From VOA Learning English this is the Health Report.
Magic is the performance of tricks. It has been a part of almost every culture in the world for centuries. Magic shows today might include a disappearing act, card tricks, or pulling a rabbit out of a hat. But what could that have to do with health?
One American magician goes beyond just entertaining crowds. Kevin Spencer also makes magic to improve the lives of people with disabilities. VOA’s Julie Taboh attended one of Mr. Spencer’s special workshops near Washington, DC to learn how.
Kevin: What’s the magic word again?”
Kevin: "We’re going to bend the dollar bill over like this ..."
Kevin Spencer has been a magician for more than 30 years.
“I saw my first magician perform when I was five years old and I can remember then, vividly, telling my mom, ‘When I grow up, I’m going to be a magician.’”
But early in his career, a bad car accident changed the focus of his work.
“The car I was in was crushed by a tractor trailer. I woke up in neurological intensive care with a closed brain injury and a lower spinal cord injury and spent almost a year in therapy just trying to regain the skills I’d lost as a result of the accident.”
His accident made him think about using magic tricks as a tool for healing.
“We know from research that magic is therapeutic, but we also know from research that all of the movements that are required to perform a magic trick are the same kinds of things that we would be working on in more traditional forms of therapy.”
Kevin: "Push all the way down..."
So Spencer started conducting workshops all over the world. He teaches magic tricks to children and adults with disabilities.
Mr. Spencer says that magic therapy may seem non-traditional. But he adds many skills needed to perform a good magic trick are used in traditional forms of therapy – physical movement, thinking, understanding and social skills are all there.
“So we’re working on motor skills, cognitive skills, perceptual skills, social skills and when you’re done, you actually have a really cool magic trick you can show somebody when it’s all over with.”
Kevin: "Yes! Like that!"
And that social connection with other people can also help people feel better about themselves and increase their confidence.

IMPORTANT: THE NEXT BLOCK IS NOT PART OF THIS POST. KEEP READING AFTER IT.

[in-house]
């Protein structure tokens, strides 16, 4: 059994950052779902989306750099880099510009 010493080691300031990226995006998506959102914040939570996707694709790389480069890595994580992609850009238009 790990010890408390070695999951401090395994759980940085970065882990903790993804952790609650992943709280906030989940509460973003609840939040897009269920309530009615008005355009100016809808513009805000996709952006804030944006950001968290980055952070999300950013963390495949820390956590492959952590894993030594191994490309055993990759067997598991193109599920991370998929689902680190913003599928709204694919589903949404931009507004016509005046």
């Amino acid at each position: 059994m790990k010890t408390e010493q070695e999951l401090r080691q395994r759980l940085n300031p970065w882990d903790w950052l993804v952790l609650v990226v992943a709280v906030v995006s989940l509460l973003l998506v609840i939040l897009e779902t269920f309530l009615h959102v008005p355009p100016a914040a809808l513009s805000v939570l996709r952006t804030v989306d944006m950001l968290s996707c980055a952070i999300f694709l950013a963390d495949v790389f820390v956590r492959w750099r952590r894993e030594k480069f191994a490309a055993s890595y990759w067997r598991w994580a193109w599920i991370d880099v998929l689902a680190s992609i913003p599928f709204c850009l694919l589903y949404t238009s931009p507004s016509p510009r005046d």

Kevin: “One, two, three, four …”
Liam: "Oh, I get it. It's like a pattern!"
Kevin: "Uh huh, five ..."
Liam Shannon is an example.
Liam has autism, a brain disorder that can make learning and connecting with people difficult. People with severe autism may also have trouble understanding complex emotions. The 10-year old boy says that after he learned a few simple tricks, he felt many different emotions.
Liam: “Whoa! That’s so great!"
Liam says that after learning how to perform a magic trick he felt like an old magic man, a wizard, or as he puts “wizardy.” He also says he felt serious, happy and proud.
“It made me feel wizardy. Serious, happy, proud. It was great!”
Gitra Maitra is Liam’s mother. She says learning to perform a magic trick just made him feel good about himself.
“I think it just made him feel good about himself. Because he realized he had accomplished something. He’d seen it, he observed it, he learned it, and he did it.”
Kevin Spencer says seeing kids like Liam come alive during a workshop is better than all the applause in the world.
“We can be on a stage and get the applause of thousands of people, and that is nothing compared to the smile that comes across a kid’s face and when they say ‘Look! I did it’ and it’s like, yeah, you did!”
Kevin: "Parachute jump out of the plane..."
He says he plans to spend more and more of his time working with people with disabilities. He says he wants to help them discover their own inner wizard.
Or as Liam would say, to help them feel wizardy!
“It made me feel wizardy. It was great!”
And that’s the Health Report. I’m Anna Matteo.
VOA’s Julie Taboh wrote this story. Anna Matteo adapted it for Learning English and Caty Weaver edited it.
Words in this Story
magic – n. tricks that seem to be impossible and that are done by a performer to entertain people
focus – n. a main purpose or interest
therapy – n. the treatment of physical or mental illnesses
wizard – n. a person who is skilled in magic or who has magical powers
confidence - n. a feeling or belief that you can do something well or succeed at something
proud - adj. very happy and pleased because of something you have done, something you own, someone you know or are related to, etc.
applause - n. approval or praise expressed by clapping
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